A variety of disasters has convince some administrators that the top-down (theoretical) approach is defective and that engineering practice is an important part of the education of even an engineering theoretician. (108)

As I read posts by young or old philosophers I am almost tempted to have them go back t school and Major in some practical area, say mechanical engineering, architecture, biology, etc., where they can actually spend summers interning and gaining practical insight into their subject form a bottom-up perspective. I often think of political theorists of the past few hundred years and wonder just how they thought their strange theoretical  generalizations would ever support  practical application. Too bad those young revolutionaries of former eras didn’t have some school of Revolution 101 to show them that in actual application their ideas might just take on a life of their own and connect back to human emotion and anger, follow the death drives right down into the cesspool of some slime bucket of catastrophe.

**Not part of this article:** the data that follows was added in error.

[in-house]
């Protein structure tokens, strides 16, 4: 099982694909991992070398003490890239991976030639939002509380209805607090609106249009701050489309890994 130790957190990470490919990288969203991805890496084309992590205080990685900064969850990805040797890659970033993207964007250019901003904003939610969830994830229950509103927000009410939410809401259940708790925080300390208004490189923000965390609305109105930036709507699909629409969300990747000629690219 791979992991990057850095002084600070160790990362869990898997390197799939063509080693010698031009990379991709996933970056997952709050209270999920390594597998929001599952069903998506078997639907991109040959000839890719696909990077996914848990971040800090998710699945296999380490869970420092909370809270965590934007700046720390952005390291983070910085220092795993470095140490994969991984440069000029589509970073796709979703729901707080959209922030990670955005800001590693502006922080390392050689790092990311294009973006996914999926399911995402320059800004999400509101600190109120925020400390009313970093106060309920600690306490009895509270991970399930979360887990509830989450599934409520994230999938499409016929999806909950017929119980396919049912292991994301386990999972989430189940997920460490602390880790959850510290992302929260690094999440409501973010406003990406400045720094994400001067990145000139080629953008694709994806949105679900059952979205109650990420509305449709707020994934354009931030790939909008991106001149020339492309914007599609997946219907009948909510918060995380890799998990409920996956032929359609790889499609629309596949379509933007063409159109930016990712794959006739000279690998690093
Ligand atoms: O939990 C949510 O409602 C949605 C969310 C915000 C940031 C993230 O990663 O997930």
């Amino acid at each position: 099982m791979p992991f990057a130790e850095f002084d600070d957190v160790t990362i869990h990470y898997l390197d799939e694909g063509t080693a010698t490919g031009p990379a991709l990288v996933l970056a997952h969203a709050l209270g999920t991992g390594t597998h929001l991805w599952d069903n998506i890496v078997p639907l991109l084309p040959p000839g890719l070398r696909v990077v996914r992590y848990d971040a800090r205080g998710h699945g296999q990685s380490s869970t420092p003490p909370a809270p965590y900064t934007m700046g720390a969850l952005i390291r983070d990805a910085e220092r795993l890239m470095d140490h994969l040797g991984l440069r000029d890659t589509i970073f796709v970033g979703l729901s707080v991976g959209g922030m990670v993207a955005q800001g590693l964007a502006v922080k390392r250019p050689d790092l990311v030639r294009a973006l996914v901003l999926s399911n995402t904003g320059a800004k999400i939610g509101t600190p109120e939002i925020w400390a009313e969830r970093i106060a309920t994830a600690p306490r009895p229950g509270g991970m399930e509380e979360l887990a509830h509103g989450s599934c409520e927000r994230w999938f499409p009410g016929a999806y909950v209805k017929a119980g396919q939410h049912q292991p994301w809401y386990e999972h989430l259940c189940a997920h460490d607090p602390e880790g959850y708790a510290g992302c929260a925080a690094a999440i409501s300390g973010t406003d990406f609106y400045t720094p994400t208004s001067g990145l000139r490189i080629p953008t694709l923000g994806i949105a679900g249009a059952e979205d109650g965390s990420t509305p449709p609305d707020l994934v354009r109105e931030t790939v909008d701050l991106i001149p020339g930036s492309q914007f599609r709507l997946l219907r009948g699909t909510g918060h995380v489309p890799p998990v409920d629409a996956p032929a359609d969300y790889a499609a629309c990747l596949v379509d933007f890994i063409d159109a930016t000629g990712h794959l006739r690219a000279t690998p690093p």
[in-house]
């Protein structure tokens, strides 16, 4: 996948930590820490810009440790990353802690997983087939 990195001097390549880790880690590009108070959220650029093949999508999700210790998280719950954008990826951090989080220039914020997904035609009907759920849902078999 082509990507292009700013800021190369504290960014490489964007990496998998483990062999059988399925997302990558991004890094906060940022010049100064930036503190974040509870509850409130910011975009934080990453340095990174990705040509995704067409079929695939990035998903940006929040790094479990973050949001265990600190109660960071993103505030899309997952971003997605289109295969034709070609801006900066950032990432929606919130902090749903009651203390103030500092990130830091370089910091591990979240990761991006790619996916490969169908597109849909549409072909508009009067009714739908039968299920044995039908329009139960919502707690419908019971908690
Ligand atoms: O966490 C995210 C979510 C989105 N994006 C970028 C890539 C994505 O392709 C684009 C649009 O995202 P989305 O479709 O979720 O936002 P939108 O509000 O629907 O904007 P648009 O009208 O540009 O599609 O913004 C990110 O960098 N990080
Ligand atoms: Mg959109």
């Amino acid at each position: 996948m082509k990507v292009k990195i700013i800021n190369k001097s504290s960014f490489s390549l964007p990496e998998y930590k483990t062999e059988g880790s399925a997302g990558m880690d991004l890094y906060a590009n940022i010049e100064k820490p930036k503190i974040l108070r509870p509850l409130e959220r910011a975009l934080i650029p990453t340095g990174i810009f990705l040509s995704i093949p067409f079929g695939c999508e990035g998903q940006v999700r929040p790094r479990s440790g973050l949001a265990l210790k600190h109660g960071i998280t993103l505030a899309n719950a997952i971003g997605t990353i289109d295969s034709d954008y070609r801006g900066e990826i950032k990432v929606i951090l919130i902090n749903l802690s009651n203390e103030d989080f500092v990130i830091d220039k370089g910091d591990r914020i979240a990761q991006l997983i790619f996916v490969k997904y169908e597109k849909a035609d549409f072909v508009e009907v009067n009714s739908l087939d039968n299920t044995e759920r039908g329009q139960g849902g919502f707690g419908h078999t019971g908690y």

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Heroes of Science: Arthur Galston

In his early research the biologist, Arthur Galston experimented with a plant growth regulator, triiodobenzoic acid, and found that it could induce soybeans to flower and grow more rapidly. However, he also noted that if applied in excess, the compound would cause the plant to shed its leaves.

The Military-Industrial Complex of the era used Galston’s findings in the development of the powerful defoliant Agent Orange, named for the orange stripe painted around steel drums that contained it. The chemical is now known to have contained dioxins, which have proven to be associated with cancers, birth defects and learning disabilities. From 1962 to 1970, American troops released an estimated 20 million gallons of the chemical defoliant to destroy crops and expose Viet Cong positions and routes of movement during the Vietnam War.